Study Design

Phase 2/Phase 3
Study Type
Intervention Model
Parallel Assignment
Primary Purpose
Quadruple (Participant, Care Provider, Investigator, Outcomes Assessor)

Arm Groups

ArmDescriptionAssigned Intervention
CBT + ImRs + DCS pill
The experimental arm involves cognitive-behavioral therapy, imagery rescripting techniques and d-cycloserine medication (pill).
  • Behavioral: CBT + ImRs
    Cognitive Behavioral Therapy with Imagery Rescripting
    Other names:
    • Experimental Group
  • Drug: D-Cycloserine
    250 mg DCS (derived from Seromycin 250 mg capsules)
    Other names:
    • Experimental Group
Active Comparator
CBT + ImRs + placebo
The active comparator arm involves cognitive behavioral therapy, imagery rescripting techniques and placebo medication (pill).
  • Behavioral: CBT + ImRs
    Cognitive Behavioral Therapy with Imagery Rescripting
    Other names:
    • Experimental Group
  • Drug: Placebo
    polyethylene glycol 3350 powder
    Other names:
    • Active Comparison Group
    • Placebo Comparison Group
Active Comparator
CBT + I.E. + study pill
The placebo comparator involves cognitive behavioral therapy, imaginal exposure and study pill (DCS or placebo)
  • Behavioral: CBT + I.E.
    Cognitive Behavioral Therapy with Imagery Exposure
    Other names:
    • Active Comparison Group
  • Drug: Study Pill
    250 mg DCS (derived from Seromycin 250 mg capsules) or polyethylene glycol 3350 powder

Recruiting Locations

Center for Anxiety and Related Disorders at Boston University
Boston, Massachusetts 02215
Megan Pinaire, B.S.

More Details

Boston University Charles River Campus

Study Contact

Megan Pinaire, B.S.

Detailed Description

The primary aim of this proof-of-concept-study is to investigate the utility of d-cycloserine (DCS; a partial N-methyl-D-aspartate receptor agonist) for enhancing the effect of a novel psychosocial intervention, imagery rescripting (ImRs). ImRs is a therapeutic technique that has shown positive outcomes for people suffering from PTSD and as an adjunct to CBT for PTSD. Patients are asked to recall their memory of a specific traumatic experience, and then to imagine an intervention that changes the course and outcome of the event to produce a more satisfying result. It is hypothesized that reconsolidation of the trauma memory is the mechanism of ImRs. DCS augments exposure therapy but also appears to enhance reconsolidation of memory. We hypothesize that DCS will enhance the effect of ImRs by incorporating safety cues into the trauma memory. Sixty adults with PTSD symptoms due to a traumatic event at least three months prior to intake will receive 4 sessions of either: CBT + ImRs, or CBT + imaginal exposure (IE). In sessions 2 and 3, participants will be randomized to receive either DCS or placebo (PLA). We hypothesize that DCS + ImRs sessions will enhance treatment outcome by facilitating reconsolidation of the trauma memories incorporating new safety cues. We also hypothesize that ImRs + PLA will provide equal or better outcomes as the IE + PLA condition. The primary outcome measure will be improvements in PTSD symptoms, as assessed at baseline, post-treatment and at 1-month follow-up. Secondary outcome measures will be self-report questionnaires assessing depression symptoms, general psychological complaints, sleep quality, quality of life, and PTSD cognitions.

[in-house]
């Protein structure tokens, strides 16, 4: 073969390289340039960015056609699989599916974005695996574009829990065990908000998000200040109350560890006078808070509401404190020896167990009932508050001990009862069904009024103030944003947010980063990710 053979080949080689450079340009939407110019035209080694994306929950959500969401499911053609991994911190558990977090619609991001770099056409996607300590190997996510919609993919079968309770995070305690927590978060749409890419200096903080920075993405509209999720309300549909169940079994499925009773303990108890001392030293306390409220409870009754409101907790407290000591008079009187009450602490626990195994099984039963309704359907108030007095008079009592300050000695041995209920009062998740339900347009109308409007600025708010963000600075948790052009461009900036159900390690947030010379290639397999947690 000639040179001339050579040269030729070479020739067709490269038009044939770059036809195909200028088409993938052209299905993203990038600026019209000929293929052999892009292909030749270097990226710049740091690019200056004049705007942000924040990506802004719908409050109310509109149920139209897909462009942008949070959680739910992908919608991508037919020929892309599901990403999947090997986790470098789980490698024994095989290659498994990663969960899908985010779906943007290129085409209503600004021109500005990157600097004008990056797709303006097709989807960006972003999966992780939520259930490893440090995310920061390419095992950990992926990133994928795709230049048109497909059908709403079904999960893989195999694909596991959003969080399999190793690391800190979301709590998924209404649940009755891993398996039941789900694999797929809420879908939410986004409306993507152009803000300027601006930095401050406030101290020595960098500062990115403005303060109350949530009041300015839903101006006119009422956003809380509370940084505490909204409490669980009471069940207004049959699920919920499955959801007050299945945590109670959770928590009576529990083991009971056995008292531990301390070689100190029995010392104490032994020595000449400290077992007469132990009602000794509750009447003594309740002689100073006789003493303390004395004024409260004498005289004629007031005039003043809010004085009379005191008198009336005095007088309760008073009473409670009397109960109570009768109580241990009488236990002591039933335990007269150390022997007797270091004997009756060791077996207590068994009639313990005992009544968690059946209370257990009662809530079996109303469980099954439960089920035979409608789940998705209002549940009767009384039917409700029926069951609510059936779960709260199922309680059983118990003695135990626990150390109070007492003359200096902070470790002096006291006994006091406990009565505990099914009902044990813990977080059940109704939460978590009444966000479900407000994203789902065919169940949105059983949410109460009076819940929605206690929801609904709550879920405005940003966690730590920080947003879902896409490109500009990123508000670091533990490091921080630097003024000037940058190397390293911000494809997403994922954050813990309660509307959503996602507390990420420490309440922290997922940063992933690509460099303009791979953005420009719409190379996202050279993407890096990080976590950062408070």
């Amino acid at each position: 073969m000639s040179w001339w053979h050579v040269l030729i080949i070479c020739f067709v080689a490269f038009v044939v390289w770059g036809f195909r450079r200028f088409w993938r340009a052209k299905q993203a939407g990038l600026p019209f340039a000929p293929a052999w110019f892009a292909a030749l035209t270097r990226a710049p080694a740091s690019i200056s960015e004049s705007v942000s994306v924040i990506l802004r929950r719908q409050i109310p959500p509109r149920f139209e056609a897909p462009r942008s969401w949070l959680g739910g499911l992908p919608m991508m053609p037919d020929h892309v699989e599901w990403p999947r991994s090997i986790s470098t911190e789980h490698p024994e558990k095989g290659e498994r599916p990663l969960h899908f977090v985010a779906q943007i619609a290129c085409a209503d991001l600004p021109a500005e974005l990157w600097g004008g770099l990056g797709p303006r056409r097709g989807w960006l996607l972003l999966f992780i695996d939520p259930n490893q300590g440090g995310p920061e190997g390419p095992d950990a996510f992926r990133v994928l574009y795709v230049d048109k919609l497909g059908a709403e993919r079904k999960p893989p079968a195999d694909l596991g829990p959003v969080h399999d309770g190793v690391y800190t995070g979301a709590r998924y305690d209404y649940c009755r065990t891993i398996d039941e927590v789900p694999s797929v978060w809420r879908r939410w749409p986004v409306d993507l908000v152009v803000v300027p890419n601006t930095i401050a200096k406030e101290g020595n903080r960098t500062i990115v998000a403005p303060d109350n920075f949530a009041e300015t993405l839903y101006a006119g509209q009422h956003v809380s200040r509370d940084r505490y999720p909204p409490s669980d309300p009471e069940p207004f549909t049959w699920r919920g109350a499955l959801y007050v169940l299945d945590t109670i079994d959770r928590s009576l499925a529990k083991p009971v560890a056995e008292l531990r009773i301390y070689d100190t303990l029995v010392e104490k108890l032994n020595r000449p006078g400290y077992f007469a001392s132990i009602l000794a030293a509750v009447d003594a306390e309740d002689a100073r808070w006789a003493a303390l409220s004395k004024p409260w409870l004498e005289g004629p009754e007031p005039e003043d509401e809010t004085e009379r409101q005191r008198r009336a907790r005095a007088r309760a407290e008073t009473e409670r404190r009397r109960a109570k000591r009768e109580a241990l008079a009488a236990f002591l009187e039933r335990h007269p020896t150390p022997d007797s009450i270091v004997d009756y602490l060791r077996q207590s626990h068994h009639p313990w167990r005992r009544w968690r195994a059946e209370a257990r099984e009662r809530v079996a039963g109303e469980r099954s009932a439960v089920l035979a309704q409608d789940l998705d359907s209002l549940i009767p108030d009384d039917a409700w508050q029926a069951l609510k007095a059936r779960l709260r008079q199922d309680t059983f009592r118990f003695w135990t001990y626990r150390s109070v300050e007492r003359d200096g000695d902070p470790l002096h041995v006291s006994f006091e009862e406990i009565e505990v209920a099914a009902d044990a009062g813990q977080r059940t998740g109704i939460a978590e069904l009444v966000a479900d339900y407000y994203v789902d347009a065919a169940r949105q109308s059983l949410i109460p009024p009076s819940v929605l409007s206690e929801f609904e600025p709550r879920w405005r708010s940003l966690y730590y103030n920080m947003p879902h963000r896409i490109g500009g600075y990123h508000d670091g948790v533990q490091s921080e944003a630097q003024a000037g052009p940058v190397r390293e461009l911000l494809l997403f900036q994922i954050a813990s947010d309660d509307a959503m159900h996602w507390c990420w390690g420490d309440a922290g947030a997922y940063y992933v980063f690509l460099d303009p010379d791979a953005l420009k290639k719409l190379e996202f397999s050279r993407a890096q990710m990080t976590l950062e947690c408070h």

Study information shown on this site is derived from ClinicalTrials.gov (a public registry operated by the National Institutes of Health). The listing of studies provided is not certain to be all studies for which you might be eligible. Furthermore, study eligibility requirements can be difficult to understand and may change over time, so it is wise to speak with your medical care provider and individual research study teams when making decisions related to participation.